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THE CONFLICT IN IRAQ

Back Home, Disabled Vets Fight Injuries, Red Tape

Army and VA can't keep up with numbers of badly wounded soldiers and their families awaiting benefits.

August 08, 2004|Esther Schrader | Times Staff Writer

MANASSAS PARK, Va. — The yellow ribbons are faded and fraying outside the neatly appointed house where Jay Briseno lies tethered to a respirator, his nearly motionless, 21-year-old body a shrunken shadow of the young man who last year went marching off to war.

Shot in the back of the neck in Baghdad on a sweltering afternoon in June 2003, Briseno was rushed with all the speed and efficiency the Army could muster to one hospital after another, brought back from multiple heart attacks and strokes.

But Briseno isn't a soldier anymore. He is a veteran, facing a lifetime of excruciating disability. The efficient war-fighting machine he was a part of has moved on. His care is left to his parents and sisters, who, bent over his bed day and night, are struggling to adjust.

For Briseno and his family -- as for thousands of others wounded in the Iraq war -- the transition from the life they knew as soldiers to a future as disabled veterans is filled with frustration and pain. The military is more efficient than ever in treating its wounded. But after the battle-scarred leave Army hospitals, they often find themselves on their own in an unfamiliar and difficult-to-navigate thicket of benefits and services.

Since the wars in Afghanistan and Iraq began, 6,239 troops had been wounded in action, according to a recent Pentagon count. Of those, 57% were so severely injured that they were unable to return to duty. Medically retired from active duty military service, they need immediate assistance from the Department of Veterans Affairs healthcare system.

The surge of newly disabled veterans represents a challenge of a magnitude unseen since Vietnam.

Aware of potential pitfalls, the Army and the VA have started programs to reach out to the most severely wounded soldiers. Among the steps being tried are putting social workers in hospitals where the severely wounded are being treated, adding benefits experts willing to meet bedside with soldiers and creating call centers that offer advice and help after the injured are sent home.

The pilot programs are small and nascent, and both the Army and the VA acknowledge they are not nearly enough.

Congress has yet to allocate funds for the programs, which are being covered out of general soldier and veterans healthcare budgets. But already, case workers say, they have helped some former soldiers get pay owed them and helped others get needed medical equipment and services.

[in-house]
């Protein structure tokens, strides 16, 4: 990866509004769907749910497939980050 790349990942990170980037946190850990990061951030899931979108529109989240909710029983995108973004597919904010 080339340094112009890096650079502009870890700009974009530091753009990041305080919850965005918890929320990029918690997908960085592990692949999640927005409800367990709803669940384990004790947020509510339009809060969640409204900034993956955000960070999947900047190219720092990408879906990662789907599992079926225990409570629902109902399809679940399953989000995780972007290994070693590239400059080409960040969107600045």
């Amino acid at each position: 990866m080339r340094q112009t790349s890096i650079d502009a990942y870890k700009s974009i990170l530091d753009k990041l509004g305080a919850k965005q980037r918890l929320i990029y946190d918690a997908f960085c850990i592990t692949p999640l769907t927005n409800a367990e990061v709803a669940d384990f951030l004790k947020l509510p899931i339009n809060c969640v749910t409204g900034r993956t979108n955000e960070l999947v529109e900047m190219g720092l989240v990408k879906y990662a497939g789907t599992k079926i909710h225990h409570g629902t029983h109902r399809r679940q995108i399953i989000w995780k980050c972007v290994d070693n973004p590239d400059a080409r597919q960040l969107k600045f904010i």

In the case of Briseno, Army officials interceded with the VA to get him a specialized bed that his parents said made it far easier to care for him. The bed has a built-in scale so a nurse can weigh Briseno without moving him, and a platform that makes it easier to turn him the dozen times a day needed to avoid bedsores.

"From the beginning all we got from the VA was lip service," said Joe Briseno, who quit his job to care for his son at home full time. "They questioned every piece of equipment we asked for. They told us Jay should be in an institution. They told us to give up on him. We were desperate when these people from the Army called and said, 'Do you have what you need? Is there any way we can help?' "

Veterans Administration and Army officials say privacy laws prevent them from discussing Briseno's case. But they acknowledge that with soldiers as severely wounded as Briseno being evacuated from Iraq regularly, questions about the adequacy of the system to care for them over the long term are real.

"We found when we looked into this that there seems to be a gap in helping people transition into private life," said Brig. Gen. Michael C., who as director of the Army's Human Resources Policy Directorate is in charge of that service's new program.

"In previous wars the programs existed, but there was no one who was an advocate for the soldier, so the soldier basically navigated through the programs his or herself," Flowers said. "That's awfully tough when you are in the hospital and people say, 'Sign this. Sign that. Everything will be OK,' and then you get out and you're suddenly at the VA and people say, 'Where are your medical records? Where is this? Where is that?' And you don't know."

In looking to the government for their healthcare needs, new veterans follow a long line of their predecessors who, since the Civil War, have been assured that the country they fought for would make its best efforts to take care of them.

But there have always been difficulties in following through. And the VA is a difficult bureaucracy to navigate in even the best of circumstances, much less when dealing with devastating injuries.

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